“The man was duly sent to the Scottish Mission Hospital, a note having been sent first by the harbor master to ask if the doctor in charge would receive the man, permission having been given in writing. But after the doctor in charge had examined the man’s leg and partially dressed the wound, he (the doctor) called on the harbor master at this residence and requested that the man be immediately removed, as fever had set in and the leg required immediate amputation, and in the doctor’s own words, was the ‘most awful case he had ever seen, a mass of corruption and maggots’; and more than this, he had been strongly advised by his mission not to take this case in, as in the case of the man dying, which very probably in three or four days, it might cause a rumpus (sic) and be a trouble to the good of the mission. In fact, this was not the class of patient the hospital was for.

The man was removed from the hospital and placed on the beach to die by degrees.  Again, money was paid to the priests of a temple (heathen) close by , and again he was removed to at any rate die in peace on some straw out of the sun. That night the French Sisters, unasked, had the man brought into the convent, put him into a separate room, washed his body and skillfully dressed the awful wounds, a labor of love for a poor Chinaman and done by women.

“In short, the man was recovering under the gentle care of the sisters when last heard of; and the whole foreign population of Ichang, those on steamers trading to the port as well as those residing in it, those of the Catholic religion as well as those of the Protestant religion, and those of no religion at all, were so touched by the kindly act that they collected on the spot a subscription [money] for the convent, and presented it along with a fine testimonial bearing the appropriate [scriptural] citation : “’Inasmuch as ye have done it unto the lest of these My brethren, ye have done it unto Me’.”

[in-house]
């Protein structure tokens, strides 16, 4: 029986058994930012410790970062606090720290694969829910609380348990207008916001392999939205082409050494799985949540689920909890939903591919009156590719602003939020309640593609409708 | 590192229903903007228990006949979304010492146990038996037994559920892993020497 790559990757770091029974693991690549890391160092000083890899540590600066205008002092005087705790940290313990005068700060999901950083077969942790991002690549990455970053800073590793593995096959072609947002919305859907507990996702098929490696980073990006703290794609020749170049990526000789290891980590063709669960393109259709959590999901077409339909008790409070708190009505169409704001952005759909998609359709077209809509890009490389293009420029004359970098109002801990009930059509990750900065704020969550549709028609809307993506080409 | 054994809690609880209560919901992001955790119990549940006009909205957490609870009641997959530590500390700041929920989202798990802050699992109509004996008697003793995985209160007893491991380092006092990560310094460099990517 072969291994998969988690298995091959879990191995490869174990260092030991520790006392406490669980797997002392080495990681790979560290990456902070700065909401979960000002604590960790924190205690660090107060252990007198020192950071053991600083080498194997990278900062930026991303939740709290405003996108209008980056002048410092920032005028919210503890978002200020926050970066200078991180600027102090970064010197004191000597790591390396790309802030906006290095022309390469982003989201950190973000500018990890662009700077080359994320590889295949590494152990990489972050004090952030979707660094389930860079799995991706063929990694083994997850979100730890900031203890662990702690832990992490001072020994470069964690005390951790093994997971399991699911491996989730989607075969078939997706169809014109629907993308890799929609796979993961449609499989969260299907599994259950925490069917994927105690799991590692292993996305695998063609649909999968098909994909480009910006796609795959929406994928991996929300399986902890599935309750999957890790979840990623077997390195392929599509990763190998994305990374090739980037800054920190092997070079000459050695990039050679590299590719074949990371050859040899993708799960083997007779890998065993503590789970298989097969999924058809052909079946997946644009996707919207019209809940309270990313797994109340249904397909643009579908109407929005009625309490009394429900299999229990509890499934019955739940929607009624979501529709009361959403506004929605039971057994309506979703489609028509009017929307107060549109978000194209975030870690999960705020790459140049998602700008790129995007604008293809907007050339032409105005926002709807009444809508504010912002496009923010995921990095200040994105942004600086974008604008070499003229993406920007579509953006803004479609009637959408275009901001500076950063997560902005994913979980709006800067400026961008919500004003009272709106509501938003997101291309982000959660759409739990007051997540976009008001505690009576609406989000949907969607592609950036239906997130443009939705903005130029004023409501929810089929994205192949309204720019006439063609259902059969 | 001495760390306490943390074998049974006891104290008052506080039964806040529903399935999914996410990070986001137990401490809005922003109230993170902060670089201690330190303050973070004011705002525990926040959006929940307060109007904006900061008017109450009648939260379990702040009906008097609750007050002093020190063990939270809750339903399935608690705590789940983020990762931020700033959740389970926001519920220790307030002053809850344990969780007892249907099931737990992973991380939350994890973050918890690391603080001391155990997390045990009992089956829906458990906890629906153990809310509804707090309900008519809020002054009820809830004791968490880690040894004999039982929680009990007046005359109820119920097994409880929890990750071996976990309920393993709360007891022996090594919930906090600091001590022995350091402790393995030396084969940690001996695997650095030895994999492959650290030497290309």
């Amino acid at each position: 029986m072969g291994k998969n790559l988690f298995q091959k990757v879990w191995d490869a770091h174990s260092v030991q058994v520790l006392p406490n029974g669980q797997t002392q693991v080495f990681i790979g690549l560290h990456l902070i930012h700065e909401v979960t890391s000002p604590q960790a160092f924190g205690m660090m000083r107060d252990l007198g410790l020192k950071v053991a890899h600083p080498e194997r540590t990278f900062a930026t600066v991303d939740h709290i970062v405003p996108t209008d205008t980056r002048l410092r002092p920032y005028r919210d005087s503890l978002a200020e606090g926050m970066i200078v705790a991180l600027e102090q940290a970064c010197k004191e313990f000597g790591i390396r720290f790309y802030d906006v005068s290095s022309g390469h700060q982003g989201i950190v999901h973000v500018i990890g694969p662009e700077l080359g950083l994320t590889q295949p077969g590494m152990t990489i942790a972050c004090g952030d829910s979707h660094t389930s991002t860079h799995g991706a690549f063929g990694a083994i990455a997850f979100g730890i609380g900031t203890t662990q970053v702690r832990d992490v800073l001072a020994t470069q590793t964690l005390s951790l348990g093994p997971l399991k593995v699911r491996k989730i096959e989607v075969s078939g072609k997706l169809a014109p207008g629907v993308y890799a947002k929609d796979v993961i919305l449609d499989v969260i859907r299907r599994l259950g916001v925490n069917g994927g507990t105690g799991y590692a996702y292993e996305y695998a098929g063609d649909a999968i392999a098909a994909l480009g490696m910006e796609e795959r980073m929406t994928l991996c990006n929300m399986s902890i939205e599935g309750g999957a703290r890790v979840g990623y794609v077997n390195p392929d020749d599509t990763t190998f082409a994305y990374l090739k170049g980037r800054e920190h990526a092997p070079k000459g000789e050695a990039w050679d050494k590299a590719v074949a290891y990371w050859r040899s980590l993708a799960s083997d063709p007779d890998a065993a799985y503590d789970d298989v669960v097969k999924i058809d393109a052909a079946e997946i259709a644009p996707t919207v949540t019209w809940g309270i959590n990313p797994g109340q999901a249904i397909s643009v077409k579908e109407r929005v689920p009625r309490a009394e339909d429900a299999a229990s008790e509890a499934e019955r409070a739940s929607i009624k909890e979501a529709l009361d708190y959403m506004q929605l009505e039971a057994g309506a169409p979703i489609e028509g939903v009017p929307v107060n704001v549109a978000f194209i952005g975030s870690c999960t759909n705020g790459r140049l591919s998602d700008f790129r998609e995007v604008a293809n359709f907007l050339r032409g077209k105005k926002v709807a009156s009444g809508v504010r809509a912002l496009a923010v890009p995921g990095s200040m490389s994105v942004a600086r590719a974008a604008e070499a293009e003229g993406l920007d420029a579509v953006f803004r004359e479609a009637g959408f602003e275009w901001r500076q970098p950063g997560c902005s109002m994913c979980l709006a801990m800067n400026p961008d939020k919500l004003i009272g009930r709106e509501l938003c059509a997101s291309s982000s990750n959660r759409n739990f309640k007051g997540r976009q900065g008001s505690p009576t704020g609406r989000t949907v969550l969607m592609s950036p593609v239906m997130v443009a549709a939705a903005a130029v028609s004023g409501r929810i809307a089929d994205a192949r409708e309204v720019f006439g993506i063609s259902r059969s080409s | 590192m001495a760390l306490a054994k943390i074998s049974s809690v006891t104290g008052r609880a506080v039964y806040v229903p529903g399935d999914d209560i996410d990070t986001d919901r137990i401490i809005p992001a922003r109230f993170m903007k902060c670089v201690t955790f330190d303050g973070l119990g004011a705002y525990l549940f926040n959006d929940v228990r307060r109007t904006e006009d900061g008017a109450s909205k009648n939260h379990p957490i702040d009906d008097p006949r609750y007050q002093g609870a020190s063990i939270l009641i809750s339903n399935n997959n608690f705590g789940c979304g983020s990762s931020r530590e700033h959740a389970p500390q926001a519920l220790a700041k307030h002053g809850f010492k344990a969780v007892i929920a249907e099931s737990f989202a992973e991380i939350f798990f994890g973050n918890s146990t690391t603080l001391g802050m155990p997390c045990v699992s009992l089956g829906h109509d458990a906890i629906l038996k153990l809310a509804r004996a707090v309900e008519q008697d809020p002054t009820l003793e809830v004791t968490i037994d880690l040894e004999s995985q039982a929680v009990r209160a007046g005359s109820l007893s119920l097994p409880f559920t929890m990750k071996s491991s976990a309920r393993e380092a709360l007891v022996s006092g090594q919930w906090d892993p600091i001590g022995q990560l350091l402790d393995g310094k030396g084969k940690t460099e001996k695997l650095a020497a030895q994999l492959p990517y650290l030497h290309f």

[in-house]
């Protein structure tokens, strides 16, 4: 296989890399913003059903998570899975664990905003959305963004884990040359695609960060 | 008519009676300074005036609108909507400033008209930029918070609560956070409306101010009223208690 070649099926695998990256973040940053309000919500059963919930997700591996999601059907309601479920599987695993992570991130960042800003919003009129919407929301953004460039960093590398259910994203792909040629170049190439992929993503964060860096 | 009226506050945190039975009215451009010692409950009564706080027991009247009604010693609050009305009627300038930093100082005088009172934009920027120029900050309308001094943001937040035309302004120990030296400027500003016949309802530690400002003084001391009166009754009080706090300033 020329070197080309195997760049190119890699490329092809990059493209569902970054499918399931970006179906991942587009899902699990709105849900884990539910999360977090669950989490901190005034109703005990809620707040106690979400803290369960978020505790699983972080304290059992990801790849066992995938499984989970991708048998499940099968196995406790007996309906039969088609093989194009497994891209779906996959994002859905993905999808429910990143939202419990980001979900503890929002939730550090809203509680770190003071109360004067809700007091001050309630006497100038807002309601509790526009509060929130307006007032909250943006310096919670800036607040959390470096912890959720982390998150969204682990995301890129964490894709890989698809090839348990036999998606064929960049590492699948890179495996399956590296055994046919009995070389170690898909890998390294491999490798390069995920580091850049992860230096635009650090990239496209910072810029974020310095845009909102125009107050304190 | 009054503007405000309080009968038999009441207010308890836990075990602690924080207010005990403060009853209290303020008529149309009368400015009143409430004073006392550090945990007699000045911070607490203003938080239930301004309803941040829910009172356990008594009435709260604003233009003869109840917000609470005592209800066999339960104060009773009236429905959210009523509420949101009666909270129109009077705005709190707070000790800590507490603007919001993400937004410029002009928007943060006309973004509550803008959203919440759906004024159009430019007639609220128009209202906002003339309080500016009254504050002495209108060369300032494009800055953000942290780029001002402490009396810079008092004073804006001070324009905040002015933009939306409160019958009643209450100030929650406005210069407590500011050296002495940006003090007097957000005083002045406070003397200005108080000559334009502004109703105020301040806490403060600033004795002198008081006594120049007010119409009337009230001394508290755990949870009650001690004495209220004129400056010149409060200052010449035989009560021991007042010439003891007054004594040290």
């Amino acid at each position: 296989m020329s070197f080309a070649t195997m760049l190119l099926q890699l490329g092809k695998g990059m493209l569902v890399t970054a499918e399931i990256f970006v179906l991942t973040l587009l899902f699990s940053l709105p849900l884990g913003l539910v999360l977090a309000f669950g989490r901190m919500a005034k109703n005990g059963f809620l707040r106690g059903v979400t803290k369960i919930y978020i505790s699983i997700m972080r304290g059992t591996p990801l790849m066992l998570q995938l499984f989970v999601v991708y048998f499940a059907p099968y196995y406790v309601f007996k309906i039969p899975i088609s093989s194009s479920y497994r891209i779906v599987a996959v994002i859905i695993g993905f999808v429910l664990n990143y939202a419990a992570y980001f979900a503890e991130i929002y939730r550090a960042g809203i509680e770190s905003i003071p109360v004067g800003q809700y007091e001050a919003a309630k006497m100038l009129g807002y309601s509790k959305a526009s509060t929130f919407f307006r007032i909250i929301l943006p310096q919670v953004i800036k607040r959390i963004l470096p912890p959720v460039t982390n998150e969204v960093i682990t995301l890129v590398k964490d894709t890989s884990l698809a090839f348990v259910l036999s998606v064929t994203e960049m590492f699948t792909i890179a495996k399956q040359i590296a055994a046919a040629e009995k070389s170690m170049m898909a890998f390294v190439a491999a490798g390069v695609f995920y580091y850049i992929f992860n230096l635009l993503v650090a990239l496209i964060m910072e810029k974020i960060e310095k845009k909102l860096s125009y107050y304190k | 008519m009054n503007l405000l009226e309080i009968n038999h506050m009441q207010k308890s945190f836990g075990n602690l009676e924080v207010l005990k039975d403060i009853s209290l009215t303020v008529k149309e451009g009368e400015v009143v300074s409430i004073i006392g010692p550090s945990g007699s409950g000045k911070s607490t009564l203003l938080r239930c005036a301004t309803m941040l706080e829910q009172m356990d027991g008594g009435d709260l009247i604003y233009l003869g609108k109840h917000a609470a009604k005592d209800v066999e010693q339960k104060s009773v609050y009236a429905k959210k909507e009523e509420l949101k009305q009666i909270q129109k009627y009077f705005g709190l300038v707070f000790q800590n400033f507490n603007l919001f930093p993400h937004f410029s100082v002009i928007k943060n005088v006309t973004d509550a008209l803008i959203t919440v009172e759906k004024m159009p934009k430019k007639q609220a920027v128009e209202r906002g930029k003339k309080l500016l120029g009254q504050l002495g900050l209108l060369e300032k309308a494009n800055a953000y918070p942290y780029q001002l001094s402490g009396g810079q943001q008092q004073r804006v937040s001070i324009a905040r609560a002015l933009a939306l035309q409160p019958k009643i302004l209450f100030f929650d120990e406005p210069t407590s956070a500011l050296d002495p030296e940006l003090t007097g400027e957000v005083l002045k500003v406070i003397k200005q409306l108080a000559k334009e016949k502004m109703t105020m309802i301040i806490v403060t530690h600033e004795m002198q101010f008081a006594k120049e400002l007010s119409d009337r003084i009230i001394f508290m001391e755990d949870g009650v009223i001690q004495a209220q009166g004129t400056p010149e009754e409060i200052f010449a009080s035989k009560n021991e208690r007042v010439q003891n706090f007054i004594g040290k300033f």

The Gazette winds up this report by remarking that “the Scottish [Protestant] Mission at Ichang consists of three magnificent houses in well laid-out grounds, which cost 1000 pounds each on average. Each of the houses only contains one missionary and his family, and the pay of each missionary is 200 to 300 pounds a year [quite a lot], with extras….In fact, these missionaries are better off than men in the Civil Service in China, and live on the fat of the land.”


I may remark, in conclusion, that the appeal published by the New York World just when the difficulties in the Chinese capital had become acute, from a missionary correspondent in Peking (“Arouse the Christian world immediately to our peril. Should this arrive too late, avenge us!”), called forth nothing but jeers from the European press in the Far East.  The Japan Herald says that the expressions [the call for revenge] to come from persons who pretend to have consecrated themselves to the religion of love and self-sacrifice…Would Livingstone, Xavier, or Ignatius Loyola have appended their signatures to such an unfortunately-worded petition?  Hardly. There is nothing in it whatever to differentiate its authors from the ruck of ordinary humanity.  A parcel of concession-hunters might with equal probability, and with greater propriety, have given it forth.

If compelled to live on the salaries allotted to the French Catholic Priests, to wear the latter’s distinctive dress, and if consecrated like them to purity, there would soon be perceptible a distinct falling-off in the number of those domesticated gentlemen who are at present so eager to ‘Christianize and civilize’ the unhappy heathen.  We are not among those who can see any extraordinary sacrifice involved in mere residence abroad, and when it is remembered that in nine cases out of ten, the kind of American nonconformist [non-Catholic] missionary who comes to this country, or who visits China, could not expect to do half as well from a pecuniary [monetary] standpoint if he stayed in America, the extent of his self-abnegation approaches perilously near the vanishing point.”

The Kobe Chronicle, commenting on the same appeal for vengeance by these Protestants, says: “That is the spirit in which Protestant missionary propaganda has been carried on in China for the last thirty years, and it is not surprising that it should have gradually aroused the hatred of the people and be responsible in large measure for the explosion which threatens to wreck the Empire.”

…The keen, logical, matter-of-fact community of foreign residents, even those who are not Catholic, and the press which so accurately represents it, is not then in favor of the Protestant missionaries, and is as a rule in favor of the Catholic missionaries.